Imhof revealed later in a personal interview that the reason he stresses on the importance of goals stems from experiences he has had with running. “Running can make you selfish, and I was for a long time. I have learned that there is a better way. I need to enjoy it when I can and accept that my fitness and performance goals will have to be modified at this time. I need to enjoy my boys and everything they bring to my life.”
Apart from setting goals and planning for them, Imhof stressed the importance of a support system, both physically and mentally. Imhof explained that this is the reason he has a Sunday morning group. “Getting up on a cold Sunday morning to run 13 miles every week is far less preferable than merely turning the snooze off and going back to sleep. If you know you have someone waiting out there to run with you, it makes it far harder for you to turn that snooze off.”
Having three kids, however, Imhof likes his downtime and recognizes that runners need to balance their alone running time, their internal motivation, with group runs, their external motivation. He recommends that runners get their friends and family involved to help them reach their goals. He noted that his performance on race day has fluctuated based on how much support he got from his friends and family. Additionally, Imhof feels that 80 percent of being able to run a marathon is between one’s ears and only the remaining 20 percent is reliant on physical fitness. Having a positive mindset and keeping oneself driven are key to being able to run a good marathon. Equally important is being able to think while you run and have a back up pace and goal, should the conditions on race day be critically different from training conditions. Imhof says that one must be willing to change and let go of the ego that comes from having trained so hard.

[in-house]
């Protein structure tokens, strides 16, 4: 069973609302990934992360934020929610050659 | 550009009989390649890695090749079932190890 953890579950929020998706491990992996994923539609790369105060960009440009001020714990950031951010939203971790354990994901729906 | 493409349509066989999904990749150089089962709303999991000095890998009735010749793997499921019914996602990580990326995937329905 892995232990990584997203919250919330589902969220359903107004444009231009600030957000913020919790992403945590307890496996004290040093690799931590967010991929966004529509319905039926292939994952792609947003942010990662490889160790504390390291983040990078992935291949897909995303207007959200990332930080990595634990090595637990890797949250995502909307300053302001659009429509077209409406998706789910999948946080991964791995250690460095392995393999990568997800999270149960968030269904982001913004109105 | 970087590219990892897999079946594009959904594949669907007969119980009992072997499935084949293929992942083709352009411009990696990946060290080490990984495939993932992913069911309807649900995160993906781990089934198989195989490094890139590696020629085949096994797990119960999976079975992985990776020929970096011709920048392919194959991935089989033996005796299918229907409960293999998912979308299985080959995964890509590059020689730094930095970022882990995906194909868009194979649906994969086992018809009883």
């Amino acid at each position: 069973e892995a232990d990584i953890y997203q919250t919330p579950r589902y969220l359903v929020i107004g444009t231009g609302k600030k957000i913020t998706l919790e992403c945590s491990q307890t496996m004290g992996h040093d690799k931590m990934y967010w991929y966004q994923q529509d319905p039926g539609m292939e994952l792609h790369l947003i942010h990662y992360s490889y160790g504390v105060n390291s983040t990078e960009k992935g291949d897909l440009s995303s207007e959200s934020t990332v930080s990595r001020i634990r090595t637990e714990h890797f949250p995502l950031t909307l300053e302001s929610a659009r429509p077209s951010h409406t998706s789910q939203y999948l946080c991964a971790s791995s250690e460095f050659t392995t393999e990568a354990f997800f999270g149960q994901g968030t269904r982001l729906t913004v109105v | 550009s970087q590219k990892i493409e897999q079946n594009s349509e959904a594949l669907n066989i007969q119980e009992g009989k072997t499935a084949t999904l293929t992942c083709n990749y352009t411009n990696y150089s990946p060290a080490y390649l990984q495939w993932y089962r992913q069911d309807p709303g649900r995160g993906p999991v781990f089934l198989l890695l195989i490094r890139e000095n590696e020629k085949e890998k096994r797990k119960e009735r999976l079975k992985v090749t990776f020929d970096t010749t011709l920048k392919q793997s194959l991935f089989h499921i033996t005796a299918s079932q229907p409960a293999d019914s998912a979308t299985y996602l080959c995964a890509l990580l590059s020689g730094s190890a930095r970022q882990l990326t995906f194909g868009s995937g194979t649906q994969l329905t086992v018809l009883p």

Physical support includes everything from the right apparel to the appropriate nutrition and even running form. Running 26 miles takes a long time. No one wants to go a long time in shoes that are uncomfortable or aren’t suited to their feet. No one wants to feel cold, itchy, wet or inflexible for that time span either. “Take the time and money to invest in good running gear. Acquire some running fuel such as goo, Gatorade or even Power Bars and test your body’s response to them before running the marathon,” said Imhof. Repeating a certain movement for a long expanse of time can have a grave toll on one’s body if one doesn’t make sure that one has the right form. Things to focus on according to Imhof are lean, cadence (foot strike rate), core, and arm movements.
Imhof recommends professional help when it comes to the physical support section, as dealing with one’s body requires unique advice that should be given by someone with the relevant knowledge so that one may avoid injury and achieve one’s goals with comfort.
By focusing on all of the above things Imhof believes anyone can have a happy marathon and achieve their goals. All of the above points are equally important and no one factor can make up for another. Imhof’s final comments on running a marathon were: “You are out there running with 20,000 of your closest friends. It is a great social experience and provides a lot of motivation. Take in what’s around you and enjoy what you are doing.”